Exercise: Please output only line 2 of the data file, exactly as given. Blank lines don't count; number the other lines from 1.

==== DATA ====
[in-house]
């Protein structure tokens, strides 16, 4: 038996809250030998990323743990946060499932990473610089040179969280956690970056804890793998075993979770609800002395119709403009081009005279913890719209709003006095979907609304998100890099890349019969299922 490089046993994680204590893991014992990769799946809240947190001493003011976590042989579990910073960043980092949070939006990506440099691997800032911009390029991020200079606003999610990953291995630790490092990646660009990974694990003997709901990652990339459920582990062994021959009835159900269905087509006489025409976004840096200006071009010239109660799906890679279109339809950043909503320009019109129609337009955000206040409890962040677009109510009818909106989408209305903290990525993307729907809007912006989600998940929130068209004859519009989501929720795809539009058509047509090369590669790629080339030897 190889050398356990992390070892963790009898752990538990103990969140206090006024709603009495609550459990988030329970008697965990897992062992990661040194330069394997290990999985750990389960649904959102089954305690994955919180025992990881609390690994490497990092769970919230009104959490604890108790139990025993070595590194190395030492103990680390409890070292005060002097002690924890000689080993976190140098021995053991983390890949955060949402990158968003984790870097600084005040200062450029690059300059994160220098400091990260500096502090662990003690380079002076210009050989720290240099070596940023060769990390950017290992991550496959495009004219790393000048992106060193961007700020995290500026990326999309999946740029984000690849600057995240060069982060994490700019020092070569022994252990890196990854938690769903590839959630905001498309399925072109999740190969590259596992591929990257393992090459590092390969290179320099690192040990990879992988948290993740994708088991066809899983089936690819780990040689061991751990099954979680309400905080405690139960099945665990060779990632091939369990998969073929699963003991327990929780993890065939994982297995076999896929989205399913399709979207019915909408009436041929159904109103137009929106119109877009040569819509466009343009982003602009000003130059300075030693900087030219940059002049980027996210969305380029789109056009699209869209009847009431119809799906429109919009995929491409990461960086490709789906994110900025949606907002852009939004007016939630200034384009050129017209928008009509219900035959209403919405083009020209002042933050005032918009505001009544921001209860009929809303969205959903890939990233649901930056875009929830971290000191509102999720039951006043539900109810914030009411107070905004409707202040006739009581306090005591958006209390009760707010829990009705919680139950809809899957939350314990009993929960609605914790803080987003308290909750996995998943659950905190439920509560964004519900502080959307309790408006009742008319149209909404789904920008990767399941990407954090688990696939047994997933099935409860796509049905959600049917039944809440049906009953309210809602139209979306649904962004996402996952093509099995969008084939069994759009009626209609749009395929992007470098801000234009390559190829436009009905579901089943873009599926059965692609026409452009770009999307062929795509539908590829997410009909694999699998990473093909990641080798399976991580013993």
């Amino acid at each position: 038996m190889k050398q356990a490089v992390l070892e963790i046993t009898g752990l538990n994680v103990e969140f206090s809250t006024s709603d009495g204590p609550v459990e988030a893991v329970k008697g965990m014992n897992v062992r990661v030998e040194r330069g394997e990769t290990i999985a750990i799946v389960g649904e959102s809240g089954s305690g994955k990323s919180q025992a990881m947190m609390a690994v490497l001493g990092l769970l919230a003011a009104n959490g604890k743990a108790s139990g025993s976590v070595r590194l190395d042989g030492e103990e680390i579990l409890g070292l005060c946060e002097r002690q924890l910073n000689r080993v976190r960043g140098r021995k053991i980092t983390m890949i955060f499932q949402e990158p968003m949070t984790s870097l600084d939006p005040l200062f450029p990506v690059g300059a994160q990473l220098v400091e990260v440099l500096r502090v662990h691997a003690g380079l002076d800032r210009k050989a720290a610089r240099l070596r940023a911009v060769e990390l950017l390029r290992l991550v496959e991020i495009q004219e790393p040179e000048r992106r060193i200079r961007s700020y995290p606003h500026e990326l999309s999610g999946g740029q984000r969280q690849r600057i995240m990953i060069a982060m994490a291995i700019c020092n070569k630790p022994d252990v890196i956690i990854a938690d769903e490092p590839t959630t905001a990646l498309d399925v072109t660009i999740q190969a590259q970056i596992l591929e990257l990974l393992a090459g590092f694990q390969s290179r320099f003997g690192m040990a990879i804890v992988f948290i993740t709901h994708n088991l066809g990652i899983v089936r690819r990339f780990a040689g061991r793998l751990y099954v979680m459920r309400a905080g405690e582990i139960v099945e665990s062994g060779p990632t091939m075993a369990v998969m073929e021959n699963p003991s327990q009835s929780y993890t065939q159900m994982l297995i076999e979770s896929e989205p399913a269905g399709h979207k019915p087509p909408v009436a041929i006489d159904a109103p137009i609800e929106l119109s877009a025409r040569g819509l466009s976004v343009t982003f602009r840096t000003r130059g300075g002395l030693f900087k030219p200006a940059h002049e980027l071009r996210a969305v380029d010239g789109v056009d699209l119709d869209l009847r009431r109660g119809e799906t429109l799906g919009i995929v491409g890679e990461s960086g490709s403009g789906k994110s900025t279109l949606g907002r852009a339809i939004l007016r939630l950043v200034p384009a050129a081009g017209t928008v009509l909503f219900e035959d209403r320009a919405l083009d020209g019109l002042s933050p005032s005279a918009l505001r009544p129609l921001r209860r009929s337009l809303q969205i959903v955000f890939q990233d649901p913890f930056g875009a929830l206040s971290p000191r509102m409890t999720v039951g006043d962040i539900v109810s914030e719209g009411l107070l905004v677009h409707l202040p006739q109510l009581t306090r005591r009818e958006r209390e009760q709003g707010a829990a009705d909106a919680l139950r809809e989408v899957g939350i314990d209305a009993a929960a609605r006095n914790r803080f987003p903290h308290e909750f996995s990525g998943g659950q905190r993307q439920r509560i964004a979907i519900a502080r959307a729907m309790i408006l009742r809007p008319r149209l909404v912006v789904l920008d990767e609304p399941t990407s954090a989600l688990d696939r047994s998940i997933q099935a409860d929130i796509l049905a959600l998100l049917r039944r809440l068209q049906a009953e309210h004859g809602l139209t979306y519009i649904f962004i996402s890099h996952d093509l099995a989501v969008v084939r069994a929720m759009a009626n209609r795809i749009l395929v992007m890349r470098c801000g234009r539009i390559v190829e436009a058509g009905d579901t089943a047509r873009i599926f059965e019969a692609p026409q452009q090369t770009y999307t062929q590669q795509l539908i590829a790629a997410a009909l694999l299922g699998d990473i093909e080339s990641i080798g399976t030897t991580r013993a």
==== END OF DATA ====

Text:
């Protein structure tokens, strides 16, 4: 038996809250030998990323743990946060499932990473610089040179969280956690970056804890793998075993979770609800002395119709403009081009005279913890719209709003006095979907609304998100890099890349019969299922 490089046993994680204590893991014992990769799946809240947190001493003011976590042989579990910073960043980092949070939006990506440099691997800032911009390029991020200079606003999610990953291995630790490092990646660009990974694990003997709901990652990339459920582990062994021959009835159900269905087509006489025409976004840096200006071009010239109660799906890679279109339809950043909503320009019109129609337009955000206040409890962040677009109510009818909106989408209305903290990525993307729907809007912006989600998940929130068209004859519009989501929720795809539009058509047509090369590669790629080339030897 190889050398356990992390070892963790009898752990538990103990969140206090006024709603009495609550459990988030329970008697965990897992062992990661040194330069394997290990999985750990389960649904959102089954305690994955919180025992990881609390690994490497990092769970919230009104959490604890108790139990025993070595590194190395030492103990680390409890070292005060002097002690924890000689080993976190140098021995053991983390890949955060949402990158968003984790870097600084005040200062450029690059300059994160220098400091990260500096502090662990003690380079002076210009050989720290240099070596940023060769990390950017290992991550496959495009004219790393000048992106060193961007700020995290500026990326999309999946740029984000690849600057995240060069982060994490700019020092070569022994252990890196990854938690769903590839959630905001498309399925072109999740190969590259596992591929990257393992090459590092390969290179320099690192040990990879992988948290993740994708088991066809899983089936690819780990040689061991751990099954979680309400905080405690139960099945665990060779990632091939369990998969073929699963003991327990929780993890065939994982297995076999896929989205399913399709979207019915909408009436041929159904109103137009929106119109877009040569819509466009343009982003602009000003130059300075030693900087030219940059002049980027996210969305380029789109056009699209869209009847009431119809799906429109919009995929491409990461960086490709789906994110900025949606907002852009939004007016939630200034384009050129017209928008009509219900035959209403919405083009020209002042933050005032918009505001009544921001209860009929809303969205959903890939990233649901930056875009929830971290000191509102999720039951006043539900109810914030009411107070905004409707202040006739009581306090005591958006209390009760707010829990009705919680139950809809899957939350314990009993929960609605914790803080987003308290909750996995998943659950905190439920509560964004519900502080959307309790408006009742008319149209909404789904920008990767399941990407954090688990696939047994997933099935409860796509049905959600049917039944809440049906009953309210809602139209979306649904962004996402996952093509099995969008084939069994759009009626209609749009395929992007470098801000234009390559190829436009009905579901089943873009599926059965692609026409452009770009999307062929795509539908590829997410009909694999699998990473093909990641080798399976991580013993």